- Potential Challenges
Rumen Health Technical Guide
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Poor Fiber Degradation
Fibrolytic microbial populations are vital to maximizing forage digestion.
Ruminants depend on microbial fermentation within the rumen to acquire energy from plant material.15ReferenceView allOba M. and Allen M. S. 1999.
Evaluation of the Importance of the Digestibility of Neutral Detergent Fiber from Forage: Effcts on Dry Matter Intake and Milk Yield of Dairy Cows. J. Dairy Sci. 82: 589-596.
The different fractions from plant cells walls are not entirely physically accessible and achieve various degrees of digestibility in the rumen.
To improve animal productivity, a portion of the forage diet is increasingly substituted with readily-fermentable carbohydrates. However, the supplementation of diets with readily-fermentable carbohydrates is known to depress rumen fiber degradation.16ReferenceView allMoorby J. M., Dewhurst R. J., Evans R. T., and Danelon J. L. 2006.
Effects of Dairy Cow Diet Forage Proportion on Duodenal Nutrient Supply and Urinary Purine Derivative Excretion. J. Dairy Sci. 89 : 3552-3562.
Additionally, the major fiber-degrading bacterial species Fibrobacter succinogenes, Ruminococcus albus and R. flavefaciens, as well as rumen fibrolytic fungi, are particularly vulnerable to rumen pH at 5.8 or lower.
The challenge for ruminant nutritionists is to maximize a balanced nutrient intake and availability, digestion and ultimately the efficiency of this process to convert to milk, meat or wool.
Digestion of fiber in the rumen can depend on carbohydrate type
Fiber degradation depends on rumen pH
|Indicators and risk parameters||General reasons|
|ANIMAL PERFORMANCE||- Reduced average daily gain and increased feed conversion ratio may be due to impaired rumen fermentation in beef cattle.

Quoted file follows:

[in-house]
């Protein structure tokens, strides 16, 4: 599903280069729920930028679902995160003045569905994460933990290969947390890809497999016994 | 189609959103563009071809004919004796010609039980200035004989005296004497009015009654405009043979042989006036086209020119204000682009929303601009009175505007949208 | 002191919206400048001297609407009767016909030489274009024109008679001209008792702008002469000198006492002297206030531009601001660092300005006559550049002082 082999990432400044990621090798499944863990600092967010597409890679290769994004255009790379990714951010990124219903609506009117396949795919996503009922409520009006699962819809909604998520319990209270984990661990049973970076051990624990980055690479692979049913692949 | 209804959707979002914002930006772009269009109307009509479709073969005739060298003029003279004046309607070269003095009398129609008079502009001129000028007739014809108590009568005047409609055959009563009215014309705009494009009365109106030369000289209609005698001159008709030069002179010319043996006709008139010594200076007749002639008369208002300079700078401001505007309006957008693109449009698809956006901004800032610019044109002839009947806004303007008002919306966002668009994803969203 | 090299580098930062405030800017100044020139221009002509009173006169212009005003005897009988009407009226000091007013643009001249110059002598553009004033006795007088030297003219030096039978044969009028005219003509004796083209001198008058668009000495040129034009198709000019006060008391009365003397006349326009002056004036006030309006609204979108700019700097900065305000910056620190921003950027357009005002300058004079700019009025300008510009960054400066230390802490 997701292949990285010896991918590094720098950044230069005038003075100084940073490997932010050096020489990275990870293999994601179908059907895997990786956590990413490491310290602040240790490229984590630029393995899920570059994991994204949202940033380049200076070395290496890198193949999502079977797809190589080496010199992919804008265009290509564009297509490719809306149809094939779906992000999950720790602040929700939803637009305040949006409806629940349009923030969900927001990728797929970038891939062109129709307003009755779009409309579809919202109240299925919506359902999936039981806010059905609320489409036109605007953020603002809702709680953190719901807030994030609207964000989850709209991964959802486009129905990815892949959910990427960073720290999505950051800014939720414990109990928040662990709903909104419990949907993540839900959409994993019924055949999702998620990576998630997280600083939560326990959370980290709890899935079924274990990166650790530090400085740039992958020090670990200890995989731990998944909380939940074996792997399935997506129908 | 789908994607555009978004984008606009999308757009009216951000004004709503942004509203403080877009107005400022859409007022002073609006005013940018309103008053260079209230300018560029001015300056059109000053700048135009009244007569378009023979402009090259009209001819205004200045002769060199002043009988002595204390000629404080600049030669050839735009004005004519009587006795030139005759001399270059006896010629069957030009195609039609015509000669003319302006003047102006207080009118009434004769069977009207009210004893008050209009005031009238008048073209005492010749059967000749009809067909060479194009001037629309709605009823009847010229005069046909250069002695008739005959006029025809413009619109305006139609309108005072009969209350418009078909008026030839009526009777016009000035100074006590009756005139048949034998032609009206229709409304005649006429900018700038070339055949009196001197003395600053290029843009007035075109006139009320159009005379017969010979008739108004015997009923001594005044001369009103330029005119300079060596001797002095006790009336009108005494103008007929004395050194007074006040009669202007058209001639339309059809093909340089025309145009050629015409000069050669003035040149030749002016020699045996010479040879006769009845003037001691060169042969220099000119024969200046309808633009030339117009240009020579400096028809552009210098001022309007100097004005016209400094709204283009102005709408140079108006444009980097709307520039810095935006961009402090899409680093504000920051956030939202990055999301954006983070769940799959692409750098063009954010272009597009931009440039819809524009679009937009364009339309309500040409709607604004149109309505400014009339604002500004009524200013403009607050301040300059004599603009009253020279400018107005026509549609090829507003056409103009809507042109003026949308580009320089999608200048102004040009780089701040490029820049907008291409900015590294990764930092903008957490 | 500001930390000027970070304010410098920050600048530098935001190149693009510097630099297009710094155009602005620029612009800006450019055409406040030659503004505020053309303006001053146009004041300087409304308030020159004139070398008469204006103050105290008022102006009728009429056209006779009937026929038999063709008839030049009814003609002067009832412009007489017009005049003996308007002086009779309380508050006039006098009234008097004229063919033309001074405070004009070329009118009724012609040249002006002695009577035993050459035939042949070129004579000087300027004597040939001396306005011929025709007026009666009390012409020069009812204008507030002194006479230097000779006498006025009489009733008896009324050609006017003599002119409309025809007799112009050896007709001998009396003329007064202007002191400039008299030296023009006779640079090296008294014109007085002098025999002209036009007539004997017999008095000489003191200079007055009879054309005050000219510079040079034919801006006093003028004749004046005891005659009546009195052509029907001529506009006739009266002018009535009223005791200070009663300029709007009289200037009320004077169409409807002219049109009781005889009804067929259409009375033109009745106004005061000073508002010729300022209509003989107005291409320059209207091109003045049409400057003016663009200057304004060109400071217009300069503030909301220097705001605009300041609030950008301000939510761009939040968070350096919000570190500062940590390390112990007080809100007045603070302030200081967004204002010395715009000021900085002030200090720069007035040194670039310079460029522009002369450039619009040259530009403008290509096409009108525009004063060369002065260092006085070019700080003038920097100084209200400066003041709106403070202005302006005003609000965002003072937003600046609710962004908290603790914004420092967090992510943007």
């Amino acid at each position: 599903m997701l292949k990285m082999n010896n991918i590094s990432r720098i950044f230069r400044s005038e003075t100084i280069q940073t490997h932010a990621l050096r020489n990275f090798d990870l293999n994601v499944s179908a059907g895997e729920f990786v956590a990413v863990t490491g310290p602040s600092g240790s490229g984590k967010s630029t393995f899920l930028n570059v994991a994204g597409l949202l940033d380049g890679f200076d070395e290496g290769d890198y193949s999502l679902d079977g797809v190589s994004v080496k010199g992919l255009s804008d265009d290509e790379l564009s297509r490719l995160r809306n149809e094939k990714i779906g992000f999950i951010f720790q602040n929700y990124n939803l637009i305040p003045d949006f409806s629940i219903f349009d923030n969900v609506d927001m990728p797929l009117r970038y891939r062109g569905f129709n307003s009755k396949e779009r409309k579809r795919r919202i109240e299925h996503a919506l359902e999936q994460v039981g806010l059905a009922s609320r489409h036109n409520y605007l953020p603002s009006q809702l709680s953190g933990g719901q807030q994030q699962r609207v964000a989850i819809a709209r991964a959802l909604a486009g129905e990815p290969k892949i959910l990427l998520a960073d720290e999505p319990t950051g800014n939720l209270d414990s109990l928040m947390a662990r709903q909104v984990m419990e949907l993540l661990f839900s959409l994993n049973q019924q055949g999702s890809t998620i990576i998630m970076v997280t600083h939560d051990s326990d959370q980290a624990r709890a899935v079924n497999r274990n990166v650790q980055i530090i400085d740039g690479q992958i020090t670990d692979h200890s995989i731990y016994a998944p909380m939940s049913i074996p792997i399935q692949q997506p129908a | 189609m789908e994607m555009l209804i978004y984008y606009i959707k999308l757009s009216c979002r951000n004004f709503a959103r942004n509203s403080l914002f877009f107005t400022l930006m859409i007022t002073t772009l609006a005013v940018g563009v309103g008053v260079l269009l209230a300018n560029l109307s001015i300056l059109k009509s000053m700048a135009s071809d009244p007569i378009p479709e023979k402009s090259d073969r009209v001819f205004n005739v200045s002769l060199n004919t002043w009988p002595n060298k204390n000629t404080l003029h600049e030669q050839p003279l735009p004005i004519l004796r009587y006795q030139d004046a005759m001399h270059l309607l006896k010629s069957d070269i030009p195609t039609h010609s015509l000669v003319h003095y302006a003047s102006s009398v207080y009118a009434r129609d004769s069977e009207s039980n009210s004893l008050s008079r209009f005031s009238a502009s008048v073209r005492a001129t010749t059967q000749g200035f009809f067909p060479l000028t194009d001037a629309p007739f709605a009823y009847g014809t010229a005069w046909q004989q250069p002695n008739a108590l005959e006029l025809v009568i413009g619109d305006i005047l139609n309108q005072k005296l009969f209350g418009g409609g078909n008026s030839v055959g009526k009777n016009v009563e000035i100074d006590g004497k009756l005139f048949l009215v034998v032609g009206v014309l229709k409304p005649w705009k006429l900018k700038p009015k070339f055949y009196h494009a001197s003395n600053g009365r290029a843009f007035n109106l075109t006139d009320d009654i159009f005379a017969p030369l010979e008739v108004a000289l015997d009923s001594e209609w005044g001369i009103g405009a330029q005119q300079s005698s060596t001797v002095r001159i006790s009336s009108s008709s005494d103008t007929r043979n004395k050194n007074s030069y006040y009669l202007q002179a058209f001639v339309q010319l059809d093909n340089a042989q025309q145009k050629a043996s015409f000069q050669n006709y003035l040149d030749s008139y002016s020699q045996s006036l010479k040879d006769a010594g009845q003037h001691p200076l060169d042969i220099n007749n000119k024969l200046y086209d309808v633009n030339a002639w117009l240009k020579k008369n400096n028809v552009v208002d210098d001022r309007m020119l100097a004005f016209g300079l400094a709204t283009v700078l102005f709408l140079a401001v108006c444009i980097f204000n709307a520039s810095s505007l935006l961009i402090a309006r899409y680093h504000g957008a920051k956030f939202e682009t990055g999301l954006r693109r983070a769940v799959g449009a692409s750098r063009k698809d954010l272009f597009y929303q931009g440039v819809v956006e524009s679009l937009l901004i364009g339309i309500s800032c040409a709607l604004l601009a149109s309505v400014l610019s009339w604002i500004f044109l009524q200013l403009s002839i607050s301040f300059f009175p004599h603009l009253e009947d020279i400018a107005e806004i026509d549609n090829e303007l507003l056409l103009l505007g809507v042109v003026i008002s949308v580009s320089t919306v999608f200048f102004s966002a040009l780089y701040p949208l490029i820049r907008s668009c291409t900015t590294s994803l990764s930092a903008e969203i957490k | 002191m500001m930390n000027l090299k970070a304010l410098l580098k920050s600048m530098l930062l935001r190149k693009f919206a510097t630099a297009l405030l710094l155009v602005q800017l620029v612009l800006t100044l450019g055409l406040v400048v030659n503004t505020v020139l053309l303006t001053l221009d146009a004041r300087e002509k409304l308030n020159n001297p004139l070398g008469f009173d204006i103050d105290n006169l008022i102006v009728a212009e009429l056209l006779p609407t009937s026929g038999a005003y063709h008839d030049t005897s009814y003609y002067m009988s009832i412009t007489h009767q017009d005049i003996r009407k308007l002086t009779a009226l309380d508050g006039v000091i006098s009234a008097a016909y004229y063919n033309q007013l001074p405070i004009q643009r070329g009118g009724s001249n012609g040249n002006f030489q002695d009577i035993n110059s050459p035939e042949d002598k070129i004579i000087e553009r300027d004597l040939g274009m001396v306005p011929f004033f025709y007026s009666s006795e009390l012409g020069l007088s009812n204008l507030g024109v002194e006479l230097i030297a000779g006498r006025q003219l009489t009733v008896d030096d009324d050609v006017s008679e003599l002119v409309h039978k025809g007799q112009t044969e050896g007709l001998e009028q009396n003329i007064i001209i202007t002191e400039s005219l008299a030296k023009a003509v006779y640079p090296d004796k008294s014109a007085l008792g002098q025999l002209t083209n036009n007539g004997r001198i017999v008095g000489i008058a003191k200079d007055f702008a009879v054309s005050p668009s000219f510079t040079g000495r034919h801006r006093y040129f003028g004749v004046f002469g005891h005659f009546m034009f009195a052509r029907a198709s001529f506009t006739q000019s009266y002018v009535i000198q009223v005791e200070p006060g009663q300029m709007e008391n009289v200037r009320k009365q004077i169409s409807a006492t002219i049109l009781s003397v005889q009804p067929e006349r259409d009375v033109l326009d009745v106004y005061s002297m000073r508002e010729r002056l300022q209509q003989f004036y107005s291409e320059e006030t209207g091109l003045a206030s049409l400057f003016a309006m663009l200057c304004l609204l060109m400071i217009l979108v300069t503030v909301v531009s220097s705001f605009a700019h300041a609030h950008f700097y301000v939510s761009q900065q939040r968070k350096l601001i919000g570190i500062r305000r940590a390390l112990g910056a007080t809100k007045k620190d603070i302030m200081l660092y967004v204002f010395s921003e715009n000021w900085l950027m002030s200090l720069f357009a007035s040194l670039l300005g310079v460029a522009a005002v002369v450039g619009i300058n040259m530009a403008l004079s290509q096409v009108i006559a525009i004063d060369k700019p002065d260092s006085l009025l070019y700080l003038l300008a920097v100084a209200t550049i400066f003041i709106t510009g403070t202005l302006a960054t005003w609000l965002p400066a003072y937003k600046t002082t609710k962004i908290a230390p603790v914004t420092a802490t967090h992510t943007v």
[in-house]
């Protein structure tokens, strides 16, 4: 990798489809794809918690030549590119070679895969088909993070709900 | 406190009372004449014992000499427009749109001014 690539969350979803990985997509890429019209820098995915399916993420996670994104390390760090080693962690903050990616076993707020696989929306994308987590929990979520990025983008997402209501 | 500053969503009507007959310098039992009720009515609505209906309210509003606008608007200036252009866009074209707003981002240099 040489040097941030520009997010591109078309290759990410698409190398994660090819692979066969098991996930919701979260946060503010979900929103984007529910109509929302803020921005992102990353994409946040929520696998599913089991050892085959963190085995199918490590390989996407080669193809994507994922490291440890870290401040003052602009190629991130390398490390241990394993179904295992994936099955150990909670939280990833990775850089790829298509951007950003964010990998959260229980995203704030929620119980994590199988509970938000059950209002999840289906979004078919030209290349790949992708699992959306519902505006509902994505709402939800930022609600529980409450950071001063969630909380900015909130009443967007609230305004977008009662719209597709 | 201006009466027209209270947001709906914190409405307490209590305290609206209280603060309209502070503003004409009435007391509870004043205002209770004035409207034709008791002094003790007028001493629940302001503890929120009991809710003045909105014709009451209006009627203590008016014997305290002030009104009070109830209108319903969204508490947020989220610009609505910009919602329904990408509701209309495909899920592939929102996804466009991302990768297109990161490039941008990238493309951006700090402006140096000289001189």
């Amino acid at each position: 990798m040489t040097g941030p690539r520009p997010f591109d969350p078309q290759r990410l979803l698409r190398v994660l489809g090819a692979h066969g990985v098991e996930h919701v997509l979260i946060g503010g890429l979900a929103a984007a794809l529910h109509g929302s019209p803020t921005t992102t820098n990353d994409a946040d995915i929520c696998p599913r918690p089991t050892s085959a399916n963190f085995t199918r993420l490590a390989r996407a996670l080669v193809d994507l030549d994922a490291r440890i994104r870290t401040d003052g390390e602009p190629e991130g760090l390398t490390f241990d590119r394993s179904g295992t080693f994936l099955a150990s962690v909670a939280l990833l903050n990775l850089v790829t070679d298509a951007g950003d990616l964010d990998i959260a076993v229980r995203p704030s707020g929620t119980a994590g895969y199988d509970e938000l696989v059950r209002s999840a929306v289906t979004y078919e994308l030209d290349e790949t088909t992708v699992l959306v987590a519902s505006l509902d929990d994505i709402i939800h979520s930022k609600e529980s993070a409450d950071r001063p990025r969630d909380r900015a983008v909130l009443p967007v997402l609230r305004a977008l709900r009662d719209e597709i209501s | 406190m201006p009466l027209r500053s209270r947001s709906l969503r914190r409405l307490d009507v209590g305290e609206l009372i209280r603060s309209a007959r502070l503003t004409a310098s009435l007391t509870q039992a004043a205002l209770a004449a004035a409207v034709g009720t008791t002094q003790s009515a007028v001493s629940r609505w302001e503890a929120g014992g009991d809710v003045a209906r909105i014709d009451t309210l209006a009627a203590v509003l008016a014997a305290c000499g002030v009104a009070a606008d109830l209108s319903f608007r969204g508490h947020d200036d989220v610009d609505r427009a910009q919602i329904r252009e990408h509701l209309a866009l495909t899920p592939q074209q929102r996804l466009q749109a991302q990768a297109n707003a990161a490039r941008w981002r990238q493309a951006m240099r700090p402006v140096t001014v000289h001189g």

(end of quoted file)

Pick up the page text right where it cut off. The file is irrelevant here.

- Low milk production, milk fat and a reduced fat/protein ratio may be due to impaired rumen fermentation in lactating dairy cattle.17ReferenceView allBritt J. S., Thomas R. C., Speer N. C., and Hall M. B. 2003.
Efficiency of Converting Nutrient Dry Matter to Milk in Holstein Herds. J. Dairy Sci. 86:3796–3801. 18ReferenceView allAllen M. S. 1997.
Relationship Between Fermentation Acid Production in the Rumen and the Requirement for Physically Effective Fiber. J. Dairy Sci. 80: 1447-1462 19ReferenceView allSauvant D. and Peyraud J. L. 2010.
FRENCH Calculs de ration et évaluation du risque d’acidose. INRA Prod. Anim. 23: 333-342.
|LIQUID MANURE & UNDIGESTED GRAINS||Undigested processed grains in the feces because of poor rumen efficiency may be due to an increased passage rate due to an imbalanced or low diet digestibility.20ReferenceView allHall M. B. 2002.
Characteristics of manure: what do they mean? Proceedings of the Tri-State Nutrition Conference. Pages 141-147. April 16-17, 2002
|BODY CONDITION||Thin animals can indicate poor rumen efficiency due to poor diet digestibility and decreased intake.22ReferenceView allZaaijer D. and Noordhuizen J. P. T. M. 2003.
A novel scoring system for monitoring the relationship between nutritional effiency and fertility in dairy cows. Irish Vet. Journal 56 : 145-151. 23ReferenceView allHeinrichs A.J.
Penn. State extension website : Body Condition Scoring as a Tool for Dairy Herd Management. 24ReferenceView allButler W.R. and Smith R. D. 1989.
Interrelationships Between Energy Balance and Postpartum Reproductive Function in Dairy Cattle. J Dairy Sci 72: 767-783
|HEAT STRESS||Heat stress (temperature and / or humidity) increases the risks of acidosis and low fiber degradation because:
> Eating behavior is negatively affected: cattle prefer to eat during cooler times of the morning and later evening.
> Dry matter intake is decreased: cattle sort the diet with a lower proportion of forage and higher levels of fermentable carbohydrates.
> High loss of saliva (from drooling and open-mouthed breathing) in hot weather decreases the amount of natural buffers to the rumen.31ReferenceView allBurgos Zimbelman Rosemarie and Collier Robert J. 2011.
Feeding Strategies for High-Producing Dairy Cows During Periods of Elevated Heat and Humidity. Tri-State Dairy Nutrition Conference pages 111-126.